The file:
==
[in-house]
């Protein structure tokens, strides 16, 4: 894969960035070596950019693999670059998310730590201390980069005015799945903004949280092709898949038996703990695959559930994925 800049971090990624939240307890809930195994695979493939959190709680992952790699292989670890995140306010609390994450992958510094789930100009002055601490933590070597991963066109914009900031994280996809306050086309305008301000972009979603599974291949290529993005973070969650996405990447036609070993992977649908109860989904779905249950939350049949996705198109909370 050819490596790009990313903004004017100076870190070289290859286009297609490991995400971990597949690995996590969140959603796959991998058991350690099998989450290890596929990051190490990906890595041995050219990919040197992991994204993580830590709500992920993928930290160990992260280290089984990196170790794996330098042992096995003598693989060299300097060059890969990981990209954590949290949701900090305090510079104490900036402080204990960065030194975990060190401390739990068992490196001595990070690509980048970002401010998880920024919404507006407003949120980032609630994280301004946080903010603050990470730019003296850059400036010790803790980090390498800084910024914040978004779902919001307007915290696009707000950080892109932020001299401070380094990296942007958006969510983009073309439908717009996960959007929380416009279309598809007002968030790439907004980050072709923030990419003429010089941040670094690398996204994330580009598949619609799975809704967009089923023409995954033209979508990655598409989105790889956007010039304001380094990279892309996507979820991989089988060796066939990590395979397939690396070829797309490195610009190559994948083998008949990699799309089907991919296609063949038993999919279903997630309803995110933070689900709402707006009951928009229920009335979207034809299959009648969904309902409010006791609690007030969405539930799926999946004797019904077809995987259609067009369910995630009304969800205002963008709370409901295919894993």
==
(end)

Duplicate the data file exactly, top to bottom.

[in-house]
């Protein structure tokens, strides 16, 4: 894969960035070596950019693999670059998310730590201390980069005015799945903004949280092709898949038996703990695959559930994925 800049971090990624939240307890809930195994695979493939959190709680992952790699292989670890995140306010609390994450992958510094789930100009002055601490933590070597991963066109914009900031994280996809306050086309305008301000972009979603599974291949290529993005973070969650996405990447036609070993992977649908109860989904779905249950939350049949996705198109909370 050819490596790009990313903004004017100076870190070289290859286009297609490991995400971990597949690995996590969140959603796959991998058991350690099998989450290890596929990051190490990906890595041995050219990919040197992991994204993580830590709500992920993928930290160990992260280290089984990196170790794996330098042992096995003598693989060299300097060059890969990981990209954590949290949701900090305090510079104490900036402080204990960065030194975990060190401390739990068992490196001595990070690509980048970002401010998880920024919404507006407003949120980032609630994280301004946080903010603050990470730019003296850059400036010790803790980090390498800084910024914040978004779902919001307007915290696009707000950080892109932020001299401070380094990296942007958006969510983009073309439908717009996960959007929380416009279309598809007002968030790439907004980050072709923030990419003429010089941040670094690398996204994330580009598949619609799975809704967009089923023409995954033209979508990655598409989105790889956007010039304001380094990279892309996507979820991989089988060796066939990590395979397939690396070829797309490195610009190559994948083998008949990699799309089907991919296609063949038993999919279903997630309803995110933070689900709402707006009951928009229920009335979207034809299959009648969904309902409010006791609690007030969405539930799926999946004797019904077809995987259609067009369910995630009304969800205002963008709370409901295919894993």